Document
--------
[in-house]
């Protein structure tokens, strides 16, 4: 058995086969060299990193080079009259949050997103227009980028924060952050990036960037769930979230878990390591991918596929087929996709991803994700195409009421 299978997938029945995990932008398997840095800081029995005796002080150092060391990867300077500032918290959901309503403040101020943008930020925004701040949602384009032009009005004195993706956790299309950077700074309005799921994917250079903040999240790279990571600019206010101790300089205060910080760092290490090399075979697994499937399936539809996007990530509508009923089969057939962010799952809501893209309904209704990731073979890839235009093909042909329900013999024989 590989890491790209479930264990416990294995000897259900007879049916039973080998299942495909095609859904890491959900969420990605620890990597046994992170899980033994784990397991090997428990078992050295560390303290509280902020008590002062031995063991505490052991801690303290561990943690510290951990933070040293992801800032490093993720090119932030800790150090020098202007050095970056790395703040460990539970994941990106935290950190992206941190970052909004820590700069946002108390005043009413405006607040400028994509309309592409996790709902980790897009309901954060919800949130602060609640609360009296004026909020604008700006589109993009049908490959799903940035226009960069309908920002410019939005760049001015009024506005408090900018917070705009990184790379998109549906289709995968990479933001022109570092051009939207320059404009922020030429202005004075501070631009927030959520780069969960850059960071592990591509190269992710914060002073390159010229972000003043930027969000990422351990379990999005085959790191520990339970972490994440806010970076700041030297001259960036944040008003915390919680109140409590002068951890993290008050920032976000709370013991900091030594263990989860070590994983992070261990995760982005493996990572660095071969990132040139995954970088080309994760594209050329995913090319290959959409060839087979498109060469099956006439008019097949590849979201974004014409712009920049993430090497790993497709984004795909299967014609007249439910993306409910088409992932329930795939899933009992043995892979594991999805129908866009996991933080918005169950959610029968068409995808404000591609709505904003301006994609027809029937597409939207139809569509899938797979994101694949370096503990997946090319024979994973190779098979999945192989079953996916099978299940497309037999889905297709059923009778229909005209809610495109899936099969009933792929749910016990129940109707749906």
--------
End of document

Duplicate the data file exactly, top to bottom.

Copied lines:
[in-house]
């Protein structure tokens, strides 16, 4: 058995086969060299990193080079009259949050997103227009980028924060952050990036960037769930979230878990390591991918596929087929996709991803994700195409009421 299978997938029945995990932008398997840095800081029995005796002080150092060391990867300077500032918290959901309503403040101020943008930020925004701040949602384009032009009005004195993706956790299309950077700074309005799921994917250079903040999240790279990571600019206010101790300089205060910080760092290490090399075979697994499937399936539809996007990530509508009923089969057939962010799952809501893209309904209704990731073979890839235009093909042909329900013999024989 590989890491790209479930264990416990294995000897259900007879049916039973080998299942495909095609859904890491959900969420990605620890990597046994992170899980033994784990397991090997428990078992050295560390303290509280902020008590002062031995063991505490052991801690303290561990943690510290951990933070040293992801800032490093993720090119932030800790150090020098202007050095970056790395703040460990539970994941990106935290950190992206941190970052909004820590700069946002108390005043009413405006607040400028994509309309592409996790709902980790897009309901954060919800949130602060609640609360009296004026909020604008700006589109993009049908490959799903940035226009960069309908920002410019939005760049001015009024506005408090900018917070705009990184790379998109549906289709995968990479933001022109570092051009939207320059404009922020030429202005004075501070631009927030959520780069969960850059960071592990591509190269992710914060002073390159010229972000003043930027969000990422351990379990999005085959790191520990339970972490994440806010970076700041030297001259960036944040008003915390919680109140409590002068951890993290008050920032976000709370013991900091030594263990989860070590994983992070261990995760982005493996990572660095071969990132040139995954970088080309994760594209050329995913090319290959959409060839087979498109060469099956006439008019097949590849979201974004014409712009920049993430090497790993497709984004795909299967014609007249439910993306409910088409992932329930795939899933009992043995892979594991999805129908866009996991933080918005169950959610029968068409995808404000591609709505904003301006994609027809029937597409939207139809569509899938797979994101694949370096503990997946090319024979994973190779098979999945192989079953996916099978299940497309037999889905297709059923009778229909005209809610495109899936099969009933792929749910016990129940109707749906």